“You have to credit Caitlin. She’s super motivated, that loss they suffered at home,” said Maryland coach Brenda Frese, who described this one as a game on the road. “When you’re a competitor, I thought she made a statement and set the tone, like all great players do.”
Clark finished with 22 points and nine assists and perhaps most importantly committed just two turnovers. She was tagged for 14 combined turnovers in the previous two meetings against the Terps.
After the game, a reporter from Maryland asked Clark to reach the Big Ten title game for the third straight year. She answered in four words.
“That’s all I know,” she said.
Martin, Marshall, and even Bluder laughed at the mic response.
Clark, unsurprisingly, heads into a Big Ten tournament story. With 61 assists in those nine tournament games, he only needs seven to break the career record held by Samantha Prahalis of Ohio State (67 in 11 games from 2009 to 2012). Watch for Sunday. His 224 points are fourth in Big Ten tournament history. She’ll need next year to break the 265 mark set by Ohio State’s Kelsey Mitchell. (Or will she?)
There was a scary moment involving Clark with about a minute left in the first half. She was retiring on a fast break and made a hard contact with Maryland star Diamond Miller (who liked to agitate the pro-Hawkeye crowd). A charge was called and Clark writhed on the floor in pain. Turns out she was just trying to catch her breath. The sudden fall took her breath away.
She spent a brief period on the bench and returned to ensure Iowa held a 47-42 halftime lead.
“Diamond is a very good player. You see her coming full steam ahead right at you, it’s not an amazing sight,” Clark said with a smile. “Probably the first charge I took in my career. But it happened at the right time. Coach Abby (Stamp) has to buy me coffee for this.
A blown call could have been very expensive.
Iowa seemed to have the game in hand, up 85-81 with the ball in half court and 35 seconds left. As Martin looked to grab the pass, Miller slapped the ball very clearly – in front of dozens of reporters on the pitch – but no official saw the infraction. It should have been a technical foul on Maryland. On the heels of that, Clark was called for an offensive foul as he tried to open up – giving the ball to Maryland, who quickly closed the gap to 85-84 on a 3-point Lavender Briggs with 25 seconds to play.
“It should have been a technical issue,” Clark said, as Martin nodded in agreement. “I don’t know whose fault it was, me or (Marshall). I mean, I didn’t touch her. I don’t know what he saw. He called it behind me. It’s a tough call at the end of the game. But I think we answered very well, that’s all you can do. He’s not going to go back and change the call.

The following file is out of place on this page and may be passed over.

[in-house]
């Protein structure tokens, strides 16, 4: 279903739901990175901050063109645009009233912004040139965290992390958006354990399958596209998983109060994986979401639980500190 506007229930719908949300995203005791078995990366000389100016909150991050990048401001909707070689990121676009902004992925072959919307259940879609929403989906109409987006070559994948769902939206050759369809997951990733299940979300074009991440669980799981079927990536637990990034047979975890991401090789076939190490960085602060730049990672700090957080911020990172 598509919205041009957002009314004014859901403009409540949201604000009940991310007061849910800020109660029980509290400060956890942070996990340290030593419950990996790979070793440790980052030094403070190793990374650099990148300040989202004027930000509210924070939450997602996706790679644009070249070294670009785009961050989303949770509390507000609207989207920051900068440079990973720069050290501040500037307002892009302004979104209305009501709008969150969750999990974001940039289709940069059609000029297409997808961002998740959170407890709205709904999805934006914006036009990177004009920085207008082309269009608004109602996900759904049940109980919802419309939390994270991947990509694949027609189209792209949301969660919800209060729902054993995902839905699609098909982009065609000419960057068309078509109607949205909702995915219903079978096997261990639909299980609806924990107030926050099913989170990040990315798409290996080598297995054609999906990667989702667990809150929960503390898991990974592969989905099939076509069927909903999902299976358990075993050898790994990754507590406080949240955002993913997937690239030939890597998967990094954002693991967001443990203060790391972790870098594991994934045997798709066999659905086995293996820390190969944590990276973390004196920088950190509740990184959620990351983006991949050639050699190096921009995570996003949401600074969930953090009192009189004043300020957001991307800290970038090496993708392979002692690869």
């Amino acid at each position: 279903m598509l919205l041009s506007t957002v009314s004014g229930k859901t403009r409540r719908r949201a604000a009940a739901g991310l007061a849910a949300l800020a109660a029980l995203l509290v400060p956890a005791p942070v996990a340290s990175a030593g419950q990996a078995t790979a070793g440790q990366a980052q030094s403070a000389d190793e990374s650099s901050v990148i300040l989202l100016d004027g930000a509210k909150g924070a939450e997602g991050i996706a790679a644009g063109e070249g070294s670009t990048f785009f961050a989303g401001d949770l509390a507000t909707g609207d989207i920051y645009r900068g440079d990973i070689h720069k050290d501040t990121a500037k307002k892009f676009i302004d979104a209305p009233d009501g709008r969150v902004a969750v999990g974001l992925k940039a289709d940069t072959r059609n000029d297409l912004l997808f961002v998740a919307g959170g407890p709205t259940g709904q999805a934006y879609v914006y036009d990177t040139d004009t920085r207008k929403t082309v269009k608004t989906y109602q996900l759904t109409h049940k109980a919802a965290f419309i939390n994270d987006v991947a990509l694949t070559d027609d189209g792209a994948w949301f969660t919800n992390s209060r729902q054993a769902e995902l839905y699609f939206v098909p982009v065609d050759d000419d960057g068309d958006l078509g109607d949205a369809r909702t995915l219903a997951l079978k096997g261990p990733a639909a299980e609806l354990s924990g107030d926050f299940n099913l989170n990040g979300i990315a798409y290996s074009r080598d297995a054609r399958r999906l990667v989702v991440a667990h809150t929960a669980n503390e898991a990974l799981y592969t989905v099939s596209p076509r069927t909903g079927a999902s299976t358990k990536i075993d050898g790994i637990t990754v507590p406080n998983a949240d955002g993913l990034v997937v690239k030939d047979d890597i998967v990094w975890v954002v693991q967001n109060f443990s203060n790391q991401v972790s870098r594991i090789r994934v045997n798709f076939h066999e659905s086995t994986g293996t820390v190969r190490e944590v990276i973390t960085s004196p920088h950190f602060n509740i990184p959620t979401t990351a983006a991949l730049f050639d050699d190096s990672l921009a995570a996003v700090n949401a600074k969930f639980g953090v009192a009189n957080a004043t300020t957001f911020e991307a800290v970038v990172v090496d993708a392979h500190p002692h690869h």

After an awkward inbounds pass with a one-point lead, Warnock was beaten for the loose ball and canned both free throws for an 87-84 lead. Iowa played great defense and forced a tough 3-pointer with 8 seconds left by Abby Meyers. Warnock cemented the final margin with two more free throws.
Had the Hawkeyes lost that game, that missed technical foul would have been a top story. Thanks to Iowa’s tough finish, that was a footnote.
Is an NCAA Tournament No. 1 seed on the line?
Bluder wasn’t exactly in the mood to discuss Iowa’s potential to move up the ranks with a potential win over Ohio State, and that’s understandable.
“They’re smart and they’ll know what it really means (for the standings),” Bluder said, “but for them playing for the championship is really, really important. And that’s first and foremost in our mind right now. We’re not thinking about the NCAAs.
But that doesn’t mean We can’t talk about it.
On Saturday, ESPN support expert Charlie Creme — who has a fantastic track record with this stuff — listed Iowa as the No. 2 seed in the same region as top-ranked South Carolina. Meanwhile, Creme had Indiana and Maryland named No. 1 seeds in their respective regions following Utah’s surprising quarterfinal loss to Washington State in the Pacific-12 tournament on Friday. Creme dropped Utah to the No. 2 seed, and on Saturday the second No. 2 seed (LSU) suffered a loss to Tennessee in the SEC Tournament.
That win over Maryland should also be enough to move Iowa past the Terrapins on the overall starting line. Iowa has won two of three against Maryland this season and has a better NCAA NET ranking. And while second-ranked Indiana deserves to stay on the No. 1 line with just three losses, could the Hawkeyes fight their way to No. 1 as well? An argument could be possible, especially as Iowa added to its program record with a fifth win over an AP top-10 opponent, should the Hawkeyes beat the Buckeyes for the second time.
But even if Iowa remains a No. 2 seed, the hope should be that it has made its way out of the South Carolina region (with the Sweet 16 and Elite Eight slated for Greenville, SC). It would be an unfortunate draw at this point.
Hawkeyes columnist Chad Leistikow covered the sport for 28 years with The Des Moines Register, USA TODAY and Iowa City Press-Citizen. Follow @ChadLeistikow on Twitter.